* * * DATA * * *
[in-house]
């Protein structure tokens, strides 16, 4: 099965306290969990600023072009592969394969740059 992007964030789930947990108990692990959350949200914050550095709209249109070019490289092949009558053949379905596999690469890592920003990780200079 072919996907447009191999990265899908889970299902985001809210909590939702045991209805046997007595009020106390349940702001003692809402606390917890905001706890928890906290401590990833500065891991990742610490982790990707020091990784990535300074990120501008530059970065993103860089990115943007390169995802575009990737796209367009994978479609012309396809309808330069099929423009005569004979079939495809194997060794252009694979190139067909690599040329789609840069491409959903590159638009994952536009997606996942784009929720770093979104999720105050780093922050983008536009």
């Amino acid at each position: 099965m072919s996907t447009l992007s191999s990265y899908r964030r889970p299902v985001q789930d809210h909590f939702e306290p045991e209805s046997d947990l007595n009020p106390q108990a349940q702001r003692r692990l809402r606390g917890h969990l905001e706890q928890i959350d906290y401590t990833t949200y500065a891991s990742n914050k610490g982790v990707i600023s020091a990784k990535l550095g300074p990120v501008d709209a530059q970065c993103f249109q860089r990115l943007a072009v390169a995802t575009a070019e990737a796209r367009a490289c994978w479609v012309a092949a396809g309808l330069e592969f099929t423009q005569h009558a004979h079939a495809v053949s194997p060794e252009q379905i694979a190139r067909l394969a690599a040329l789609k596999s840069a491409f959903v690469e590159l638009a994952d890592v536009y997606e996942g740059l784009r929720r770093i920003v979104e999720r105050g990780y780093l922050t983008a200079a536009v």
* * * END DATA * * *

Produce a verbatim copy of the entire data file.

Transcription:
[in-house]
């Protein structure tokens, strides 16, 4: 099965306290969990600023072009592969394969740059 992007964030789930947990108990692990959350949200914050550095709209249109070019490289092949009558053949379905596999690469890592920003990780200079 072919996907447009191999990265899908889970299902985001809210909590939702045991209805046997007595009020106390349940702001003692809402606390917890905001706890928890906290401590990833500065891991990742610490982790990707020091990784990535300074990120501008530059970065993103860089990115943007390169995802575009990737796209367009994978479609012309396809309808330069099929423009005569004979079939495809194997060794252009694979190139067909690599040329789609840069491409959903590159638009994952536009997606996942784009929720770093979104999720105050780093922050983008536009």
């Amino acid at each position: 099965m072919s996907t447009l992007s191999s990265y899908r964030r889970p299902v985001q789930d809210h909590f939702e306290p045991e209805s046997d947990l007595n009020p106390q108990a349940q702001r003692r692990l809402r606390g917890h969990l905001e706890q928890i959350d906290y401590t990833t949200y500065a891991s990742n914050k610490g982790v990707i600023s020091a990784k990535l550095g300074p990120v501008d709209a530059q970065c993103f249109q860089r990115l943007a072009v390169a995802t575009a070019e990737a796209r367009a490289c994978w479609v012309a092949a396809g309808l330069e592969f099929t423009q005569h009558a004979h079939a495809v053949s194997p060794e252009q379905i694979a190139r067909l394969a690599a040329l789609k596999s840069a491409f959903v690469e590159l638009a994952d890592v536009y997606e996942g740059l784009r929720r770093i920003v979104e999720r105050g990780y780093l922050t983008a200079a536009v």